Mixing Ratio and Dew Point materials

This table/chart relates Mixing Ratio, Dew Point, and Temperature.  I calculated the values for Albuquerque’s altitude, but if you live somewhere else it is close enough:mixing ratios

These are some problems about Mixing Ratio and Dew Point.  If any math is required, it is only multiplication.  You might need the chart above.  Other problems are more “thought problems” to see if you get what is going on or not:practice problems with humidity I

Answer Key for above problems:  practice problems with humidity I_KEY

There is also a simple hands-on experiment that you can do to measure the dew point.  Take an empty aluminum soda can and cut the top off.  If small kids are involved you might want to tape the cut edge because it can be sharp.  Fill the can halfway with room-temperature water.  Get a glass thermometer and some ice cubes.  It works best with crushed ice or tiny ice cubes.  Put one single small piece of ice in the can.  Stir it until it completely melts.  When it is gone, put in another, and stir until it completely melts.  As you are doing this, the temperature of the water inside the can is cooling.  If you continue this process, you will eventually cool the surface of the can until it at the dew point*.  When this happens, you will notice condensate starting to form.  You want to catch the temperature at which it first forms – it will be a foggy film at first – not big drops.  Take the temperature of the water at this instant when the condensation first forms, and that temperature is the dew point temperature of the air.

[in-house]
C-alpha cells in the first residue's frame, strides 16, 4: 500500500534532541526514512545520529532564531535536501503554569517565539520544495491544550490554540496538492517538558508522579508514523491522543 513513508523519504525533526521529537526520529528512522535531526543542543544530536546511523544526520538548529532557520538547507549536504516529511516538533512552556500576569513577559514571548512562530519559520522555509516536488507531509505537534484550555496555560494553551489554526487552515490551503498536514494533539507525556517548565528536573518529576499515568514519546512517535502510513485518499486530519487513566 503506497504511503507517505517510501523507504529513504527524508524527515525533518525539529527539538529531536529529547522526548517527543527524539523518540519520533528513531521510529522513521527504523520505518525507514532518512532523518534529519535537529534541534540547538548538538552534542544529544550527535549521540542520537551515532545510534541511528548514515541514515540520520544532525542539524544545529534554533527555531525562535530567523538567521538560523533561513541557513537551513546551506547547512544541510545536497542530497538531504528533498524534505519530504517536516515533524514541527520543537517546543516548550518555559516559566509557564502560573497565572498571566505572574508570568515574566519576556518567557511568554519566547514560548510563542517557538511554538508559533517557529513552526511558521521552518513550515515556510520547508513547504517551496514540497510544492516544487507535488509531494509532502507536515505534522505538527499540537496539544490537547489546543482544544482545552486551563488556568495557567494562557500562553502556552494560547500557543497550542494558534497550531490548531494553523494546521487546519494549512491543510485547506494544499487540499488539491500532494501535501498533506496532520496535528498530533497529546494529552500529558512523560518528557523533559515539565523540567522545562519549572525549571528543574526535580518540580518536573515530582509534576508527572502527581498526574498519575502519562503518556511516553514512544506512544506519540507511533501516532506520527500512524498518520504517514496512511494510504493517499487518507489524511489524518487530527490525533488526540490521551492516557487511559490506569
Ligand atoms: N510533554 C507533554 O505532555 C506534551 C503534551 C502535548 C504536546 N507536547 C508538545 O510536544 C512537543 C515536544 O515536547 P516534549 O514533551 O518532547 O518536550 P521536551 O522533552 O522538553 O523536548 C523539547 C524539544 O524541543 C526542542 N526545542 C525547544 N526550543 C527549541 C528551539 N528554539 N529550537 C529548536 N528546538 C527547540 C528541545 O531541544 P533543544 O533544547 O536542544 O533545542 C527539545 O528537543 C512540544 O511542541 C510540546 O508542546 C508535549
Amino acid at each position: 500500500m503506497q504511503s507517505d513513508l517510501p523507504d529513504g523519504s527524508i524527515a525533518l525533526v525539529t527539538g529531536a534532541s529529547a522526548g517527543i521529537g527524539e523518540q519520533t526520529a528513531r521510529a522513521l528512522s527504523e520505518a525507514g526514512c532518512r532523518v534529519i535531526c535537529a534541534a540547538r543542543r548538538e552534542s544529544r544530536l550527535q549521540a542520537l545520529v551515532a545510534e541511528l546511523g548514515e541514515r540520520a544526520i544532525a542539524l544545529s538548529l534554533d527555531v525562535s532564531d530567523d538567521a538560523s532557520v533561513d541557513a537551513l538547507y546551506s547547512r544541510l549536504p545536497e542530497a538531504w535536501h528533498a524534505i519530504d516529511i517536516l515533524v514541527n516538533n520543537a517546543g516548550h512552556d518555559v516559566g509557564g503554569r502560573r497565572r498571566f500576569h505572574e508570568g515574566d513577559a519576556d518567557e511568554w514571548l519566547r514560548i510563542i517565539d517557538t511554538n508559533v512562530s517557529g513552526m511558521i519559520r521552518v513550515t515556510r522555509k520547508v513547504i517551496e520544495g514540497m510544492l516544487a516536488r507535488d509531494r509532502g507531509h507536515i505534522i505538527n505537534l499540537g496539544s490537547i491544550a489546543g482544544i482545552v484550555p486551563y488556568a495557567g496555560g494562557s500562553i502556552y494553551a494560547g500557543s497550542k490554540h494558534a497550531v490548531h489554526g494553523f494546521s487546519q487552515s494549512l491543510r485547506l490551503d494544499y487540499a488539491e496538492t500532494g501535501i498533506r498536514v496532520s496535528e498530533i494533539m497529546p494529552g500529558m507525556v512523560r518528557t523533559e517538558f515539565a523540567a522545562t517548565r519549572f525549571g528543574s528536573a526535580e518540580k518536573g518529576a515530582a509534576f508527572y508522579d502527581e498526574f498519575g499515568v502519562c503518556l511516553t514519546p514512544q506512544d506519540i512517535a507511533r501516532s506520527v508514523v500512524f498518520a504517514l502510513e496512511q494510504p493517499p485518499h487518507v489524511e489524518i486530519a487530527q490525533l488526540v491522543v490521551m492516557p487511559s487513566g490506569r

* This ONLY WORKS if the dew point is greater than 0C or 32F!  Otherwise you cannot get the water cold enough to make dew.  If you live in the US you can check the local weather conditions from weather.gov which will give you the current dew point.  For most people, this will not work during the winter because the air is too dry.  But it really depends on where you live.